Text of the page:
The weekly jobless claims number will add pressure on the Federal Reserve to cut interest rates by 75bp next Tuesday. Fed Fund futures are already pricing in a 100 percent chance of a 75bp rate cut from the Federal Reserve next week. This would take US rates to 0.25%, making the US dollar the lowest yielding currency in the developed world.
If the Fed takes interest rates to zero, we could see USD/JPY fall to 13 years lows and the Euro to return to 1.35.
Even though volatility in the currency market has compressed since October and November, the Federal Reserve’s next interest rate decision is a major event risk because interest rates will be taken to historically low levels. Not only are the Fed expected to take interest rates to the lowest level this generation has ever seen but they have to figure out how to effectively signal their intentions of taking US interest rates to zero without completely spooking the markets. This will be a difficult balance to walk and one that could easily lead to an expansion in volatility in the currency market.
Forex trading ranges have exploded over the past few months. The daily average trading range has doubled for all of the actively traded currency pairs in 2008, with some currency pairs even seeing a 200% rise in their average daily range.
However the big explosion in volatility has actually happened in the past 9 weeks. EUR/GBP, USD/CAD and the AUD/USD have seen the largest increases to their average daily range, but the range for the EUR/USD and GBP/USD has also increased materially.
More specifically, in 2007, the EUR/USD had an average daily range of 84 pips. Since October, its average daily range has been 267 pips, a more than 300 point rise.
Understanding trading ranges is very important because it plays a big role in developing effective money management strategies. I explore this concept in more detail in the second edition of Day Trading & Swing Trading the Currency Market.
EUR/GBP which use to known as one the range trading currency pairs saw its average daily trading range increase from 36 pips in 2007 to 142 pips since October, a whopping 400 percent rise. Say goodbye to the days of the hiding in low volatility of EUR/GBP because it is currency pair that has seen the largest expansion in volatility.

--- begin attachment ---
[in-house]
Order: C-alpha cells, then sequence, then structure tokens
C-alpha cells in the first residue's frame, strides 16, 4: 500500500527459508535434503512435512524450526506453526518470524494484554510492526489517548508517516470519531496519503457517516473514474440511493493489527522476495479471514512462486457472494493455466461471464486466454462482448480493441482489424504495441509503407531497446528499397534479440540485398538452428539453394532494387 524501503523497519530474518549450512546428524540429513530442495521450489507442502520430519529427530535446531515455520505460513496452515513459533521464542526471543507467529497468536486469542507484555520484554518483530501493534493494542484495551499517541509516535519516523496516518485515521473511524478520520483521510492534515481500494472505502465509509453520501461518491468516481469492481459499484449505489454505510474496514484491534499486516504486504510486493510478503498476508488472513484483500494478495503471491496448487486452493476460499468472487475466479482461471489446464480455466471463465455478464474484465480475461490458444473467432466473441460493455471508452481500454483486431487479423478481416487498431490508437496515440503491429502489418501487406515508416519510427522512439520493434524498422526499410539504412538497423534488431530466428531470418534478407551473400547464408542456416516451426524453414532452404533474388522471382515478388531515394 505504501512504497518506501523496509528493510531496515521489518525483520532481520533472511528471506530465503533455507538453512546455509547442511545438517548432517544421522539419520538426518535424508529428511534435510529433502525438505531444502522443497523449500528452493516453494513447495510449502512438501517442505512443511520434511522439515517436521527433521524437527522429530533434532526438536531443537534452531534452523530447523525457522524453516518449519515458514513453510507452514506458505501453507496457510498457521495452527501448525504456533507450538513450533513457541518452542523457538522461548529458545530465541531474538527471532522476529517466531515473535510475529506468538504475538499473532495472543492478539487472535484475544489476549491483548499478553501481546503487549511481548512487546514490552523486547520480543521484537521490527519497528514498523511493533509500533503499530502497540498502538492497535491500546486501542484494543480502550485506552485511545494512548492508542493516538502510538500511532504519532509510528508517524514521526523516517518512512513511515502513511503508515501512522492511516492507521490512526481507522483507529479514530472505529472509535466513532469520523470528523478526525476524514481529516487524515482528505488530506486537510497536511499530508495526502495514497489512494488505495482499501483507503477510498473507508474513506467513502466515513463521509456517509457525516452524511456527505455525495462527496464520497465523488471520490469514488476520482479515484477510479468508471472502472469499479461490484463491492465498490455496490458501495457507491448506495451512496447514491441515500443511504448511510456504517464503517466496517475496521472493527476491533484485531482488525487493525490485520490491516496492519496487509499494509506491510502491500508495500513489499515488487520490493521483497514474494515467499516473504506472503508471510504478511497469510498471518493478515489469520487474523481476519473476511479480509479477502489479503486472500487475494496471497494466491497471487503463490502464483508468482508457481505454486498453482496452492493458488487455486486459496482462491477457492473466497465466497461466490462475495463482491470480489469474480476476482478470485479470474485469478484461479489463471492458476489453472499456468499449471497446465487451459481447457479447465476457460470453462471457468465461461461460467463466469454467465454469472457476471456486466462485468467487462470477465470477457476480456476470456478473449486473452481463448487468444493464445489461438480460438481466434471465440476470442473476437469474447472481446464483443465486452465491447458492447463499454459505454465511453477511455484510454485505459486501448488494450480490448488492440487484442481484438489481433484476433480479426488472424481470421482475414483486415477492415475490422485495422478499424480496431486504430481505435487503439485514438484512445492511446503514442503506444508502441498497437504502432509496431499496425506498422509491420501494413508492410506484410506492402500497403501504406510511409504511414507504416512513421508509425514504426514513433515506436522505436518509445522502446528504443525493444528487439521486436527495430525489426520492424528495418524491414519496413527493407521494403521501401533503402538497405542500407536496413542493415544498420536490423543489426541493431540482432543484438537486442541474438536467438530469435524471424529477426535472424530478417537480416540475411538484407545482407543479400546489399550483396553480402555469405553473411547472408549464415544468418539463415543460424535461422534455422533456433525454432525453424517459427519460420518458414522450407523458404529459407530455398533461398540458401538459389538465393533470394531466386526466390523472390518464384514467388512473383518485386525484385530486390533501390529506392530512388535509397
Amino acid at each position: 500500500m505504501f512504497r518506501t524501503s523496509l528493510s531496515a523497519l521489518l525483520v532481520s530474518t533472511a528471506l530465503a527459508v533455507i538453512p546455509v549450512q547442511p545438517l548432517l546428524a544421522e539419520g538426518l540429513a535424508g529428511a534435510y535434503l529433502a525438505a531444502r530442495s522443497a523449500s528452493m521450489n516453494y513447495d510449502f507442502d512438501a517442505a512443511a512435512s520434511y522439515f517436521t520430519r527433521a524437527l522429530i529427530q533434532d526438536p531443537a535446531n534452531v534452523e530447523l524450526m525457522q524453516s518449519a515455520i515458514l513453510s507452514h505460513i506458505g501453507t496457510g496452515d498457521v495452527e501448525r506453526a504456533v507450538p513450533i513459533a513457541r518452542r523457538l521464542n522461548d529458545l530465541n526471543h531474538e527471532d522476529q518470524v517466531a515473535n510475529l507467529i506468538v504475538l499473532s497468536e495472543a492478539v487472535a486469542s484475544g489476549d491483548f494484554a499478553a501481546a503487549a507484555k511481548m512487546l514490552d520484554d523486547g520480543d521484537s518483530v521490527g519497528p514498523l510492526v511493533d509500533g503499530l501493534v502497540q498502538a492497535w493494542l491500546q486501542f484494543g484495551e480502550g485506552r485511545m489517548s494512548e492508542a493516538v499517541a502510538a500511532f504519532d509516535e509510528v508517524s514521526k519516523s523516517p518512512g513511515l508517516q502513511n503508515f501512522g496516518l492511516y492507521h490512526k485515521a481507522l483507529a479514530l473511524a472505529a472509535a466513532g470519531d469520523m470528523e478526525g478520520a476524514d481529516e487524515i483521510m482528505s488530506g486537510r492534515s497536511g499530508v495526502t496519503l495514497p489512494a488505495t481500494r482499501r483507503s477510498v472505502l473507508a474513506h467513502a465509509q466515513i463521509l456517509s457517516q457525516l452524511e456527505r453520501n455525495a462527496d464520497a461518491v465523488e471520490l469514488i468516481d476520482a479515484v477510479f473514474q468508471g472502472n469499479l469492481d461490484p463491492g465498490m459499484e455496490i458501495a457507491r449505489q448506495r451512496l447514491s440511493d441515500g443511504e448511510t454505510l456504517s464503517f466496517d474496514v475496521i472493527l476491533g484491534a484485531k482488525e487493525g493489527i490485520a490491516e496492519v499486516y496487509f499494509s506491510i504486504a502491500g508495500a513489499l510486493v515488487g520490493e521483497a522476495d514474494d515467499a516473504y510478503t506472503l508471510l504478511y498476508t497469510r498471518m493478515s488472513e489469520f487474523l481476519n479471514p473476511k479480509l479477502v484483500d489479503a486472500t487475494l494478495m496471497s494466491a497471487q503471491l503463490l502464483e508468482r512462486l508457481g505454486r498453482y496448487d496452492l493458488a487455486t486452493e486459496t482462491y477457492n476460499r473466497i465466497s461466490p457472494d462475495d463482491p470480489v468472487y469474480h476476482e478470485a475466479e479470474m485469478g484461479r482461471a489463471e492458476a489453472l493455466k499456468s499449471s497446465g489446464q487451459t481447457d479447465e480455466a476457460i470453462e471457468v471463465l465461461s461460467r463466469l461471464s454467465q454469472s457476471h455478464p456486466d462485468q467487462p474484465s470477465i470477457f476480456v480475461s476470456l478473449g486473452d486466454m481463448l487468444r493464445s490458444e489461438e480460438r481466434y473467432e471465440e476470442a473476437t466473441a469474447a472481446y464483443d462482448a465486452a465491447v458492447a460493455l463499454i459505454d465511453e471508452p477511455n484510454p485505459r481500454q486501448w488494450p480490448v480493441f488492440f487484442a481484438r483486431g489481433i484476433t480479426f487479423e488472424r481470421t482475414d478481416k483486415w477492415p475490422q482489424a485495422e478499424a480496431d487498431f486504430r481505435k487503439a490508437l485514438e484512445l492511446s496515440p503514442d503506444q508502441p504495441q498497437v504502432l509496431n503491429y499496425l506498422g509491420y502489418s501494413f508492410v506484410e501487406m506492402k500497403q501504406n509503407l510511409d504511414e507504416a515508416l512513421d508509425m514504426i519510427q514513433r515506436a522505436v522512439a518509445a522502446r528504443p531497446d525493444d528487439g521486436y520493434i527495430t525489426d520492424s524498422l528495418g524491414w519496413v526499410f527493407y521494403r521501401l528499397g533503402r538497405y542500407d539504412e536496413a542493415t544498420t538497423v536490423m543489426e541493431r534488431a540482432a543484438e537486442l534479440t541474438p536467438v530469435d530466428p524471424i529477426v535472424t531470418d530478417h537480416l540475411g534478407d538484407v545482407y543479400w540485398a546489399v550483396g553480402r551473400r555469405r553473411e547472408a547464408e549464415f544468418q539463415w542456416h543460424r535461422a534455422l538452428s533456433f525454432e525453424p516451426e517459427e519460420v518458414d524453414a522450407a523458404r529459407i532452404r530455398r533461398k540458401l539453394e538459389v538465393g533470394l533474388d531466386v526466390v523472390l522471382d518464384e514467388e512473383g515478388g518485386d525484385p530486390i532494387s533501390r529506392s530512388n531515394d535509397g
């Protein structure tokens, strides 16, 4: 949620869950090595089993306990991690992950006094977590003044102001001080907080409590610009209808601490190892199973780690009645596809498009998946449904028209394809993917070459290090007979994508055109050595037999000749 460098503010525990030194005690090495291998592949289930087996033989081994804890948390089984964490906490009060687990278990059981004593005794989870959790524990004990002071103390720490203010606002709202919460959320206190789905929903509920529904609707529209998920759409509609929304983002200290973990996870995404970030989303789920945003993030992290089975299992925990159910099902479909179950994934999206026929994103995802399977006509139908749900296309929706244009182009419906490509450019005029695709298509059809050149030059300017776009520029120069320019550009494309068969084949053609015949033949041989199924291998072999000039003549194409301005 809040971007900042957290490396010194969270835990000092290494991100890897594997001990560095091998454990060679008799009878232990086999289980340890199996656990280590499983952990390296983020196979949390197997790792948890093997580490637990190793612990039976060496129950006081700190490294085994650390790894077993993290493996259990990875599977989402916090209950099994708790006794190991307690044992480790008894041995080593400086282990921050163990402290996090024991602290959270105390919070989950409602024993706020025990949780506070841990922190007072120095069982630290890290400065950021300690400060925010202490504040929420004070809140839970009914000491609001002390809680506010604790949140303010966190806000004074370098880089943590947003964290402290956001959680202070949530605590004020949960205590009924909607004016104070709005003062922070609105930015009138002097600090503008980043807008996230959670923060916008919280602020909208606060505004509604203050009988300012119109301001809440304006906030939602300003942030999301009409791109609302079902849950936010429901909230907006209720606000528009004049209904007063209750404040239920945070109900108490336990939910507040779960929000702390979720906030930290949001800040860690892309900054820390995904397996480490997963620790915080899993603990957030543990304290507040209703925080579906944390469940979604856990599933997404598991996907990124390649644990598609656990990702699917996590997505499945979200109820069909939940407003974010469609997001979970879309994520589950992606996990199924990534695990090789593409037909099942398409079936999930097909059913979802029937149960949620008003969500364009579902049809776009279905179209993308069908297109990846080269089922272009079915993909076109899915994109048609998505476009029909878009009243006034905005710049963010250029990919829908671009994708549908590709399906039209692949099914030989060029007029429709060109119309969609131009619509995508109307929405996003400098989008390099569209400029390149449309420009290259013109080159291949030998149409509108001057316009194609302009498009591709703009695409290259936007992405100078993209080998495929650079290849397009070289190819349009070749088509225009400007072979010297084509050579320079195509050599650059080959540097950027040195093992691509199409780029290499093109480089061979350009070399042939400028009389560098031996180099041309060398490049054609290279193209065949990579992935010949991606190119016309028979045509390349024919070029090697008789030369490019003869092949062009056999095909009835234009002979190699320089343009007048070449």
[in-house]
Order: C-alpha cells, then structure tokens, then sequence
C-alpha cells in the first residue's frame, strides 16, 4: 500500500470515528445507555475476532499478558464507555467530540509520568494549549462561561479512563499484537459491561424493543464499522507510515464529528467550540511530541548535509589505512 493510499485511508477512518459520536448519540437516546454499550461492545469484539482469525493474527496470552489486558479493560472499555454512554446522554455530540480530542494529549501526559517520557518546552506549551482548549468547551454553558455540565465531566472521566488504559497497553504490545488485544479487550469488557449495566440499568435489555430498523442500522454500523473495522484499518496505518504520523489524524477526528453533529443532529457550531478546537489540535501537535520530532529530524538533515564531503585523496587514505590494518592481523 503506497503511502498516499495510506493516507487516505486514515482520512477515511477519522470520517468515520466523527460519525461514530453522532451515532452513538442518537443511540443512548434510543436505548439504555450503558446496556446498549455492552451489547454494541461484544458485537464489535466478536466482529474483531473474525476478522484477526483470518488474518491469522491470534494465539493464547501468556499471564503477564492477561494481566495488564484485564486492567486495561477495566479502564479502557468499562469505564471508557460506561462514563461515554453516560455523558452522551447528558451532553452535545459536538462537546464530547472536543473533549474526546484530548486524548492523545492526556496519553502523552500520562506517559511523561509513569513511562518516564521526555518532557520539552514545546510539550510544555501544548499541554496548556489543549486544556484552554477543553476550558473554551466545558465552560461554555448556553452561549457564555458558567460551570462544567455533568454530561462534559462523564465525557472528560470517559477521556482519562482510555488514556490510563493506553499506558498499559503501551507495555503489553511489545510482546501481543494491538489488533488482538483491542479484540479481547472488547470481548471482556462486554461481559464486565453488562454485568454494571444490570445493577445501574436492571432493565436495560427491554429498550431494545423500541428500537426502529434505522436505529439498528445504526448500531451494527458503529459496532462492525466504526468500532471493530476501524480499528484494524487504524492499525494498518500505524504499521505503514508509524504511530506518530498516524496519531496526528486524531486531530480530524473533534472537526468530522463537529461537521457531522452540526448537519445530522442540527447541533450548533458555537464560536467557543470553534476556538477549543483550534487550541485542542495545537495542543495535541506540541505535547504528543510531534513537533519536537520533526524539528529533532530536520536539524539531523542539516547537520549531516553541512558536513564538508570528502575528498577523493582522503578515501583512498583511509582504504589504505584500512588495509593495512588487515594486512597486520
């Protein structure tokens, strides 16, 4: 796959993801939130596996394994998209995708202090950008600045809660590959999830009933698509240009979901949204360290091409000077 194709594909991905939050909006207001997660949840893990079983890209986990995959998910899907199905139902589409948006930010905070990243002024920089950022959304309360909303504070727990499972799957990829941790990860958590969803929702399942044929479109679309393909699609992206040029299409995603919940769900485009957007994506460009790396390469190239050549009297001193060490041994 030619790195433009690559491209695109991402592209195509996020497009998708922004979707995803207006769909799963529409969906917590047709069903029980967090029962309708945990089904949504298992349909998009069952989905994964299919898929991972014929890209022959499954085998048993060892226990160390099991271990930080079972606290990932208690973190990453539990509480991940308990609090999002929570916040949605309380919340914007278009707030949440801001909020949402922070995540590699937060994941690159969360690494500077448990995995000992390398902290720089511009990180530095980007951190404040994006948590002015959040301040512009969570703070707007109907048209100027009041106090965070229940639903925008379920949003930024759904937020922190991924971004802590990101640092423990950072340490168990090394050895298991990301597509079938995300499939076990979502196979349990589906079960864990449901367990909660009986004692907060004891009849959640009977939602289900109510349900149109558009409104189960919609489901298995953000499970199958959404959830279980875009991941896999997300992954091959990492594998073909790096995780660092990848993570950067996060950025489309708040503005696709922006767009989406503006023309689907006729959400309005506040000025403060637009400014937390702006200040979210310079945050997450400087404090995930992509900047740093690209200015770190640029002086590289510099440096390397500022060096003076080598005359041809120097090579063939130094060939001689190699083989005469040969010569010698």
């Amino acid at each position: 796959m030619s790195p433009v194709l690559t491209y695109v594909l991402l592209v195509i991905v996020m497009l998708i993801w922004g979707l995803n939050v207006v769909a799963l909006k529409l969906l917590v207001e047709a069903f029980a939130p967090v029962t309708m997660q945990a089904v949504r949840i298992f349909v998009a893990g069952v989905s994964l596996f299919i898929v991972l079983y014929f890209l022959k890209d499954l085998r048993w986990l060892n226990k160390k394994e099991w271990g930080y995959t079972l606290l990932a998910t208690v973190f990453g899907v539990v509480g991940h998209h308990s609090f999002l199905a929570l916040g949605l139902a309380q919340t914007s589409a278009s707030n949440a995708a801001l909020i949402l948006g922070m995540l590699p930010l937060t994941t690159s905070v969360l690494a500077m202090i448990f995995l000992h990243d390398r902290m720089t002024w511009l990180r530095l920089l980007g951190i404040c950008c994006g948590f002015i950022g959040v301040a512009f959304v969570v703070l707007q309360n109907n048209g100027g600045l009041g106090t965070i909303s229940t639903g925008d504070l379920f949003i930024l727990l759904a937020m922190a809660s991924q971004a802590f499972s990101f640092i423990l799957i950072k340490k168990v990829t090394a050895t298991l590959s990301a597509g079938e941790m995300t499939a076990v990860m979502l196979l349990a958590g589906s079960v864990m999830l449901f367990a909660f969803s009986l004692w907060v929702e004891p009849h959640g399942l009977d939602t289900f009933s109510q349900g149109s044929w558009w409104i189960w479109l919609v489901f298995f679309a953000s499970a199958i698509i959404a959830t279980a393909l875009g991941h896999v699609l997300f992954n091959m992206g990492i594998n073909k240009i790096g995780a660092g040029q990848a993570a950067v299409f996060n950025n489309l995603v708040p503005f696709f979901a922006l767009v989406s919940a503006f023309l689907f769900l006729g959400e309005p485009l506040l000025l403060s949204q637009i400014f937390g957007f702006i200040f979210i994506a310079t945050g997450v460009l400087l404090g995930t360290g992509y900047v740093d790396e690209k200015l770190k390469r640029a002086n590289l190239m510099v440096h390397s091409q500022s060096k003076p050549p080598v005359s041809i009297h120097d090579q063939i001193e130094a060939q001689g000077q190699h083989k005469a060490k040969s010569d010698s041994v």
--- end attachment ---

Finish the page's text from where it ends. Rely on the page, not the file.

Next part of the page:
Most currency traders only have their eyes on the “majors” such as EUR/USD, USD/JPY, and the GBP/USD. Admittedly, these are the most liquid currency pairs, but sometimes opportunities could be missed if you are not also looking at the crosses. Trends are usually more powerful in the crosses than the majors and you may not have realized that some currency pairs hit multi-year lows today on an intraday basis:
GBP/JPY: fell to a 13 year low
NZD/JPY: fell to a 7 year low
CHF/JPY: fell to a 6 year low
On the upside:
EUR/GBP: hit a RECORD high
EUR/NZD: hit a RECORD high
Here are pairs that are closing in on significant levels
USD/JPY: 125 pips from 13 year lows (needs to break 90.92)
USD/CAD: 250 pips from 3 year highs (needs to break 1.3019)
NZD/USD: 130 pips from 5 year lows (needs to break 0.5193)
CAD/JPY: 110 pips from 8 year lows (needs to break 71.02)
GBP/CHF: 125 pips from 34 year lows (needs to break 1.7426)
Also on Monday, I indicated that the British pound was headed for 1.45. That target was reached this morning.
Here is the British pound chart: